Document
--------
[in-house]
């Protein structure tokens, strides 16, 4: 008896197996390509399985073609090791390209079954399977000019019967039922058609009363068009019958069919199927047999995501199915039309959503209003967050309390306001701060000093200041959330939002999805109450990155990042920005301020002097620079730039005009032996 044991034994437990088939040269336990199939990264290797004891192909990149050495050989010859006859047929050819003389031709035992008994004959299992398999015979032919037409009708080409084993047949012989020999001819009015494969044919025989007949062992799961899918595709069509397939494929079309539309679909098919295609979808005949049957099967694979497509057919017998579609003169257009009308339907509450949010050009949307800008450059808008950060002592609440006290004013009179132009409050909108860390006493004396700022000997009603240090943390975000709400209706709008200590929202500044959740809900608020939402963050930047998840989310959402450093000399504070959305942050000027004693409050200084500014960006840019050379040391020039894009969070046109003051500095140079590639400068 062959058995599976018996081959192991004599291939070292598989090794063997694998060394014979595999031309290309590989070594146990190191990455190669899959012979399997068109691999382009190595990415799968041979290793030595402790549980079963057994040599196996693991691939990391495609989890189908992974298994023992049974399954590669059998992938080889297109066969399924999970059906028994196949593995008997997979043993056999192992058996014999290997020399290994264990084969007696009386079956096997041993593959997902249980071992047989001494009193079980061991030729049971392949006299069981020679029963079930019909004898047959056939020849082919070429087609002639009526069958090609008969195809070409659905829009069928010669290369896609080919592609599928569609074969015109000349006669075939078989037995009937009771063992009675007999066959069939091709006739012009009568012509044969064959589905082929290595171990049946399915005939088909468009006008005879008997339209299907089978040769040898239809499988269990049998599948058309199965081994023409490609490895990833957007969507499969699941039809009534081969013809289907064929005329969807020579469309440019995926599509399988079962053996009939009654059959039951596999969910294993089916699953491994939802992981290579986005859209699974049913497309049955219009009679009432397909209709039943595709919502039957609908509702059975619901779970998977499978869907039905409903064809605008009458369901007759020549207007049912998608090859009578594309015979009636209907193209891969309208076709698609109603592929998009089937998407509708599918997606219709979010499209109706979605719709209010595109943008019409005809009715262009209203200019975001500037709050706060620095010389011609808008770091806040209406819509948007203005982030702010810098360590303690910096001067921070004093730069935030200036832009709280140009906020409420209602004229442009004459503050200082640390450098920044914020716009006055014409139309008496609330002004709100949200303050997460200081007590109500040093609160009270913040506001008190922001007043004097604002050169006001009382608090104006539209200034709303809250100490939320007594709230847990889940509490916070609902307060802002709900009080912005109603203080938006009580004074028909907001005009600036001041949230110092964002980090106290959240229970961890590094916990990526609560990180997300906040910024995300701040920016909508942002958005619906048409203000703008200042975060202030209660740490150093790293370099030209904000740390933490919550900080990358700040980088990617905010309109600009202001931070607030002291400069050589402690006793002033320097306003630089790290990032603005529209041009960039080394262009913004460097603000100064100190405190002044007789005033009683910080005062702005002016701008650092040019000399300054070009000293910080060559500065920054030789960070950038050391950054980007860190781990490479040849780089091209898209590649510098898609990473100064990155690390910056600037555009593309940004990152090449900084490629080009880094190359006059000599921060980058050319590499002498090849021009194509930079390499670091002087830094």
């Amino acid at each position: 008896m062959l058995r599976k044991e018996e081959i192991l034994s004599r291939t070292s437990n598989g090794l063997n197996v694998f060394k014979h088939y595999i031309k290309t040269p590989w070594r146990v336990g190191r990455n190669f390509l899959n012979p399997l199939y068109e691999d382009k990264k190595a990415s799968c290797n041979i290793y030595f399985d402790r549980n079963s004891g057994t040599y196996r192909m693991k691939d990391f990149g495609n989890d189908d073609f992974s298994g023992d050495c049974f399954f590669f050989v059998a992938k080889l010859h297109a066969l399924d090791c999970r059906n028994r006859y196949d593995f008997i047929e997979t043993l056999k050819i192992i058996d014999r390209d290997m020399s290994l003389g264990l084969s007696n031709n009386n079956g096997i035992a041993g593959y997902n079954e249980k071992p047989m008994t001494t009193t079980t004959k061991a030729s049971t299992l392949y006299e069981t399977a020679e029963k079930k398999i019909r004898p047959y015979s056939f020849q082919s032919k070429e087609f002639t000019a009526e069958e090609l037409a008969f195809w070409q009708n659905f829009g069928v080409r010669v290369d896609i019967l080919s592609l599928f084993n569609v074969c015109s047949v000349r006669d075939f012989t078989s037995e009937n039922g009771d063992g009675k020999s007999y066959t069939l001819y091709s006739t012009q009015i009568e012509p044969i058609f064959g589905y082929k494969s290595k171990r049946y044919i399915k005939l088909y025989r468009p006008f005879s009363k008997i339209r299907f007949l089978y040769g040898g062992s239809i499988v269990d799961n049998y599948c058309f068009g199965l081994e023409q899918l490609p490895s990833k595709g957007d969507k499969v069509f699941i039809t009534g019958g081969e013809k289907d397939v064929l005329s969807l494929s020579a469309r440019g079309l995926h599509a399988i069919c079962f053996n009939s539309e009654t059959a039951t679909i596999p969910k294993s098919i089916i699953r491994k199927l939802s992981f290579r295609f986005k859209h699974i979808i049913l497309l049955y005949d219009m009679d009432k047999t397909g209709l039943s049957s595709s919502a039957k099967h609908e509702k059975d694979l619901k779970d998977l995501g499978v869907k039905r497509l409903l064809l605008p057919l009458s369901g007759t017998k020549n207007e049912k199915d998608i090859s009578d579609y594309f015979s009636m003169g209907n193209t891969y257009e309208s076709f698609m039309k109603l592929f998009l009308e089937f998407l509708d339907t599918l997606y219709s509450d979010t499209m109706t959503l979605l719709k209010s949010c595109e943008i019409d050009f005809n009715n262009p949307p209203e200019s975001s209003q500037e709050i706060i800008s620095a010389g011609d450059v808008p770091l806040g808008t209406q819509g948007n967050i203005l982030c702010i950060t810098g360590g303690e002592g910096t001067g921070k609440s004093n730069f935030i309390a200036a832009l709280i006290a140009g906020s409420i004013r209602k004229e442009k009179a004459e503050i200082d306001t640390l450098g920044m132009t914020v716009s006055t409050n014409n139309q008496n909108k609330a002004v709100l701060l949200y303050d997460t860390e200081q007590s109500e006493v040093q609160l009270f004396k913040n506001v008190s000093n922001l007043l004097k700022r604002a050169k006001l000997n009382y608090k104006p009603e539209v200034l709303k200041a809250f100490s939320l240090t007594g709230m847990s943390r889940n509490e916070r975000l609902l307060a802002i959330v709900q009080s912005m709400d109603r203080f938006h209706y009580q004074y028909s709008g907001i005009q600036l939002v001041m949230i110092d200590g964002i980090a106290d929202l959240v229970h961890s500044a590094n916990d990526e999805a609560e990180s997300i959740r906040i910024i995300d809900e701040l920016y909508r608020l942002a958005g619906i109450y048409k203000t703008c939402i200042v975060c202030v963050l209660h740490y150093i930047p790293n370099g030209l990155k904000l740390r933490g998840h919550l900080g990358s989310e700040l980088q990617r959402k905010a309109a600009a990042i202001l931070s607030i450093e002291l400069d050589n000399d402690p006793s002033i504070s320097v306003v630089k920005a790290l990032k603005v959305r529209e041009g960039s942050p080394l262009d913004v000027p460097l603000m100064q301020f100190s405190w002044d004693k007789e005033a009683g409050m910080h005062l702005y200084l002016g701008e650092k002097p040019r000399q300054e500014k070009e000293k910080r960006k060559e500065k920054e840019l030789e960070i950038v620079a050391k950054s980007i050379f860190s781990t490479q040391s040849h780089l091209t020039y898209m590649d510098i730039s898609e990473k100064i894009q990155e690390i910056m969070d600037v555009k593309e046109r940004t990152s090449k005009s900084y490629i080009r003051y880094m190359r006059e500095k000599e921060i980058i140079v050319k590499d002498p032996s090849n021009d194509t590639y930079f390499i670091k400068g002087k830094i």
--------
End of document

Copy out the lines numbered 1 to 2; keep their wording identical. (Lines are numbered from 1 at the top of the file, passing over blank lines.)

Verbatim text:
[in-house]
């Protein structure tokens, strides 16, 4: 008896197996390509399985073609090791390209079954399977000019019967039922058609009363068009019958069919199927047999995501199915039309959503209003967050309390306001701060000093200041959330939002999805109450990155990042920005301020002097620079730039005009032996 044991034994437990088939040269336990199939990264290797004891192909990149050495050989010859006859047929050819003389031709035992008994004959299992398999015979032919037409009708080409084993047949012989020999001819009015494969044919025989007949062992799961899918595709069509397939494929079309539309679909098919295609979808005949049957099967694979497509057919017998579609003169257009009308339907509450949010050009949307800008450059808008950060002592609440006290004013009179132009409050909108860390006493004396700022000997009603240090943390975000709400209706709008200590929202500044959740809900608020939402963050930047998840989310959402450093000399504070959305942050000027004693409050200084500014960006840019050379040391020039894009969070046109003051500095140079590639400068 062959058995599976018996081959192991004599291939070292598989090794063997694998060394014979595999031309290309590989070594146990190191990455190669899959012979399997068109691999382009190595990415799968041979290793030595402790549980079963057994040599196996693991691939990391495609989890189908992974298994023992049974399954590669059998992938080889297109066969399924999970059906028994196949593995008997997979043993056999192992058996014999290997020399290994264990084969007696009386079956096997041993593959997902249980071992047989001494009193079980061991030729049971392949006299069981020679029963079930019909004898047959056939020849082919070429087609002639009526069958090609008969195809070409659905829009069928010669290369896609080919592609599928569609074969015109000349006669075939078989037995009937009771063992009675007999066959069939091709006739012009009568012509044969064959589905082929290595171990049946399915005939088909468009006008005879008997339209299907089978040769040898239809499988269990049998599948058309199965081994023409490609490895990833957007969507499969699941039809009534081969013809289907064929005329969807020579469309440019995926599509399988079962053996009939009654059959039951596999969910294993089916699953491994939802992981290579986005859209699974049913497309049955219009009679009432397909209709039943595709919502039957609908509702059975619901779970998977499978869907039905409903064809605008009458369901007759020549207007049912998608090859009578594309015979009636209907193209891969309208076709698609109603592929998009089937998407509708599918997606219709979010499209109706979605719709209010595109943008019409005809009715262009209203200019975001500037709050706060620095010389011609808008770091806040209406819509948007203005982030702010810098360590303690910096001067921070004093730069935030200036832009709280140009906020409420209602004229442009004459503050200082640390450098920044914020716009006055014409139309008496609330002004709100949200303050997460200081007590109500040093609160009270913040506001008190922001007043004097604002050169006001009382608090104006539209200034709303809250100490939320007594709230847990889940509490916070609902307060802002709900009080912005109603203080938006009580004074028909907001005009600036001041949230110092964002980090106290959240229970961890590094916990990526609560990180997300906040910024995300701040920016909508942002958005619906048409203000703008200042975060202030209660740490150093790293370099030209904000740390933490919550900080990358700040980088990617905010309109600009202001931070607030002291400069050589402690006793002033320097306003630089790290990032603005529209041009960039080394262009913004460097603000100064100190405190002044007789005033009683910080005062702005002016701008650092040019000399300054070009000293910080060559500065920054030789960070950038050391950054980007860190781990490479040849780089091209898209590649510098898609990473100064990155690390910056600037555009593309940004990152090449900084490629080009880094190359006059000599921060980058050319590499002498090849021009194509930079390499670091002087830094």